All kids deserve kind, safe, welcoming places to grow.

Mental health supports make a difference for this school year more than ever.

No matter your position on the right way to do back-to-school during the pandemic, you and your family are likely feeling a lot more stress than when you prepped for last year’s school start. 

Both kids and caregivers are weary after anticipating the news from the state, then waiting for what that means to them, and now knowing what the first weeks might look like. Yet, expecting that all will change or might change as the pandemic’s impact continues to roll over our community. 

Washburn Center’s Clinical Director Jennifer Britton shares that the “anticipatory worry” can be as harmful to our mental health as the stress of changing up the familiar. And, when you mix it all together like what we’ve been experiencing it can feel like you’re tumbling around in a dryer.  

“Our kids thrive when routine and their safe places and people catch them when times get hard,” says Britton. With the unknowns and shift in how school will work this year that familiar ground feels even shakier and often comes out sideways when you’re weary from the social isolation and restrictions that we’ve been experiencing since springtime

As the foundation of school shakes this fall, we know that children are further feeling the negative effects of missing out — on friends, teachers, sports, learning, and social skills.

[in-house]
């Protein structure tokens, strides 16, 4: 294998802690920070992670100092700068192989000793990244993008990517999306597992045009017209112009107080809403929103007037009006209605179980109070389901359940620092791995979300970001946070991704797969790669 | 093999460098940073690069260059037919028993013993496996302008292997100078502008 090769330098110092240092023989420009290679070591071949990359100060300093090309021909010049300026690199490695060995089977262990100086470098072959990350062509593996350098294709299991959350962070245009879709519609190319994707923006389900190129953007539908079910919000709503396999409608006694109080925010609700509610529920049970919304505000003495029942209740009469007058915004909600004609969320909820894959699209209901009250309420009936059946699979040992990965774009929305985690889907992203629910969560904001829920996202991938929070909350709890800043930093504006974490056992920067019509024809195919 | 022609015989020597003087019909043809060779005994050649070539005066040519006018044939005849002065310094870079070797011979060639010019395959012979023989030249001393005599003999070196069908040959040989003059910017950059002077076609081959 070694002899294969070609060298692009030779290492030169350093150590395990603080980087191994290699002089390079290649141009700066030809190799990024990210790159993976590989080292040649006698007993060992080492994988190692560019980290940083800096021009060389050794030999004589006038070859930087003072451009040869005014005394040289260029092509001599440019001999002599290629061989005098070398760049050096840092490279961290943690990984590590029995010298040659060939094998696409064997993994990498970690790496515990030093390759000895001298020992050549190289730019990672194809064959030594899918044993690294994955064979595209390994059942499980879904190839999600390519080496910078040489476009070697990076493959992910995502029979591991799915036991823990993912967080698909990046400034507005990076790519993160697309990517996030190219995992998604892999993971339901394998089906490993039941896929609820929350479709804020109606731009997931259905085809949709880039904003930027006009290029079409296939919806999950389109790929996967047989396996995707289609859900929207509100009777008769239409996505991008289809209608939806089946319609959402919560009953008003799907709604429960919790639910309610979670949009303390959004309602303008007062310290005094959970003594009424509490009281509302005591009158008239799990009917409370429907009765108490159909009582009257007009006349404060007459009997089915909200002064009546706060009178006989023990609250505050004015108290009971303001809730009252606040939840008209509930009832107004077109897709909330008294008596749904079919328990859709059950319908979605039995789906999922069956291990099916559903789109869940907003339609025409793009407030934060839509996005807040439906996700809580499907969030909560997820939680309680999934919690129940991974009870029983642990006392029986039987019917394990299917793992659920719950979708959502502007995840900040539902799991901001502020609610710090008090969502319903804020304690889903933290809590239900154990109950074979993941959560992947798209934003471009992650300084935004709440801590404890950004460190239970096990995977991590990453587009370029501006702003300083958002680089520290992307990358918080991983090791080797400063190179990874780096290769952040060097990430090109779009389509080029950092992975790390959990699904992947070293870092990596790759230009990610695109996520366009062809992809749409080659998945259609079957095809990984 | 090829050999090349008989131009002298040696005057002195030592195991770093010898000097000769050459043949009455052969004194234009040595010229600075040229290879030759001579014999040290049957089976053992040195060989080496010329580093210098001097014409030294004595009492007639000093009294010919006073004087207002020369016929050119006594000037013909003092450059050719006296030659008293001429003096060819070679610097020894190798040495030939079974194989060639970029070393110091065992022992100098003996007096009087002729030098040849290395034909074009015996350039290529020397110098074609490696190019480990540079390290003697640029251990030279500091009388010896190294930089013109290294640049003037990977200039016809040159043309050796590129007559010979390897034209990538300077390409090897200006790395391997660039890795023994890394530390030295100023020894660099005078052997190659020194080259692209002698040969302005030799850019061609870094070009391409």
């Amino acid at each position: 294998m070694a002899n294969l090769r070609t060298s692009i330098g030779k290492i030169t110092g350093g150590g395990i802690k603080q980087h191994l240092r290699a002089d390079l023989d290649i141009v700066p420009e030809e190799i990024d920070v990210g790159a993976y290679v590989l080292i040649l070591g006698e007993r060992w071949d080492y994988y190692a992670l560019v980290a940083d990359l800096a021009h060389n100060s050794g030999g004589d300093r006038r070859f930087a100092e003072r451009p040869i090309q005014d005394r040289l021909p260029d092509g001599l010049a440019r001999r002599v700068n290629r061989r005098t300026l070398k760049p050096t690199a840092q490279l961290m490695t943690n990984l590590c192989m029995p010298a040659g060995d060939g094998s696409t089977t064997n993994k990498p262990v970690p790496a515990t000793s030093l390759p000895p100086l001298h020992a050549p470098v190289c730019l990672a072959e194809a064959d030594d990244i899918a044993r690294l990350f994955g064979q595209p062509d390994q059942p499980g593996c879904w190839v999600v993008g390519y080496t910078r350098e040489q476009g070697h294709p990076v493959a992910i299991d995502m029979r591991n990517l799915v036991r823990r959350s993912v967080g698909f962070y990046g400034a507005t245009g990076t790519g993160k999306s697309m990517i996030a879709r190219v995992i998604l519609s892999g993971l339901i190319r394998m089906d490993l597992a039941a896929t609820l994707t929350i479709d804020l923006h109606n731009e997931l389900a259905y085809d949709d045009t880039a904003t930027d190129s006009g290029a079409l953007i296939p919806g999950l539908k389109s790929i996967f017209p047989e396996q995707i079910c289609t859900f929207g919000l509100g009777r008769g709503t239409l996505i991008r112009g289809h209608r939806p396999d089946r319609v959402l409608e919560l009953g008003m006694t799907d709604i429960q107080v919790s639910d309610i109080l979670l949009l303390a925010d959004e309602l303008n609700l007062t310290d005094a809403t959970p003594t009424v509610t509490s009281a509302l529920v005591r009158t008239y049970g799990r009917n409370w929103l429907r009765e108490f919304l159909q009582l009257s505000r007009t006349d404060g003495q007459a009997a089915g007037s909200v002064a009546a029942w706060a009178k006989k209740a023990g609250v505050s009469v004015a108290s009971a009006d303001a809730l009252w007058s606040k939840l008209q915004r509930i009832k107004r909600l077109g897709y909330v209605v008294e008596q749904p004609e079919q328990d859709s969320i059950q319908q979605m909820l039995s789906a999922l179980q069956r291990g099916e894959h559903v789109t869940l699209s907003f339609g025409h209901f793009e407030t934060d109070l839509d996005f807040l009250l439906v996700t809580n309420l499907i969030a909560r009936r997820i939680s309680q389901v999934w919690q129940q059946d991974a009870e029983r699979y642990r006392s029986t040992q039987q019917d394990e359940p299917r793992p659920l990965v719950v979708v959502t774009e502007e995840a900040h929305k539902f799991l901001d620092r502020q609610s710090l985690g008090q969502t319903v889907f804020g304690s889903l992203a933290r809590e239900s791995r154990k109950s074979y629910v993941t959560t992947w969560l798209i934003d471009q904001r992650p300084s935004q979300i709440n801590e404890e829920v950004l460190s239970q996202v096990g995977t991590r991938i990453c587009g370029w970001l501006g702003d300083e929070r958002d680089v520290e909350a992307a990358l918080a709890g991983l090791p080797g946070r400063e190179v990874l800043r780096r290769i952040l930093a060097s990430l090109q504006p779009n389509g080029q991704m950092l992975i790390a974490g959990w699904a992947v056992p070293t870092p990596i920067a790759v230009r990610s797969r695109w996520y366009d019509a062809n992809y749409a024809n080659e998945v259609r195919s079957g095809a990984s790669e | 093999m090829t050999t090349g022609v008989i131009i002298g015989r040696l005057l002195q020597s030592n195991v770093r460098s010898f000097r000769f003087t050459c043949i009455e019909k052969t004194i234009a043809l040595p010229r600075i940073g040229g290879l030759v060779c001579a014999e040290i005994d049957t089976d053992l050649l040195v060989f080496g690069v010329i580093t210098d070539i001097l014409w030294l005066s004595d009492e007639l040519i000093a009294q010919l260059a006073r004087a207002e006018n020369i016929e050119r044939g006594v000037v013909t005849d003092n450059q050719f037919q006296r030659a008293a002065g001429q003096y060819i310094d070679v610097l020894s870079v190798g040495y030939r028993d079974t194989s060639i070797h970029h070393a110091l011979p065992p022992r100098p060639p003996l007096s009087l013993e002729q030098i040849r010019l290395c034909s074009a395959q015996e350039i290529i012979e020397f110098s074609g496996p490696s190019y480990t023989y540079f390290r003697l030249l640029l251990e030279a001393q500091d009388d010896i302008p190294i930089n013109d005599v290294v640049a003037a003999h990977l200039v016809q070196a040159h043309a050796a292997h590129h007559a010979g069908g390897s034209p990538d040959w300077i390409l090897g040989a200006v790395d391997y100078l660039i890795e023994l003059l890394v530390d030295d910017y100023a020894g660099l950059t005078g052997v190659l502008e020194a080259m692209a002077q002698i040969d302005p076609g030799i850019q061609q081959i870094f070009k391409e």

“We are on the brink of a significant increase in mental health needs as we head back into the school year,” Britton cautions. “Our kids and our mental health system were fragile and under resourced before the pandemic hit and changed our landscape. We need to stay close to our kids and watch for the signs and signals that they need help – then step up with the right support quickly.” 

Add to the mix, that restrictions on mask wearing and social distancing are counter to how kids like to interact – with each other and the world around them.  

Wearing a mask for hours at a time, shared spaces that are socially distanced, and other COVid-caused changes can make even the most comfortable, school-loving students feel uneasy. And for the kids who already weren’t thrilled with the school day before the pandemicit holds even more stress now.  

We know that families and kids are feeling the traumatic effects of the pandemic, loss of relationship and supports,” Britton affirms. “This fall looks and feels different for everyone and we want to be a support for families and figure out what works for each individual.”  

In the same way that tornado drills can be frightening, even the way that we describe the need for these safety measures to children is important, as hearing about the spread and dangers of COVid-19 in school can cause stress and anxiety. When parents approach the issue clearly and frankly, it helps and we’ve learned can be handled delicately when kids are filled with fear and anxiety.  

As you approach your children with the uncomfortable why’s and how’s of the current environment, it may be helpful to download this free ebook and read with them. 

How do I know if my child needs help? 

Your child may not know how to approach you if they are struggling with mental health, and you may not know the warning signs and what to look for. Here are a few things to consider: 

  • Is my child sleeping too much or not enough? 
  • Are their eating habits close to what they usually are? 
  • Are they up-to-date on schoolwork?  
  • Are they enjoying activities that are available right now? 

Our therapists help children, youth and teens struggling with social, emotional or behavioral challenges such as: attention deficit disorder, anxiety, depression, trauma and loss or grief.  

Call 612.871.1454 for support today; many programs have immediate availability.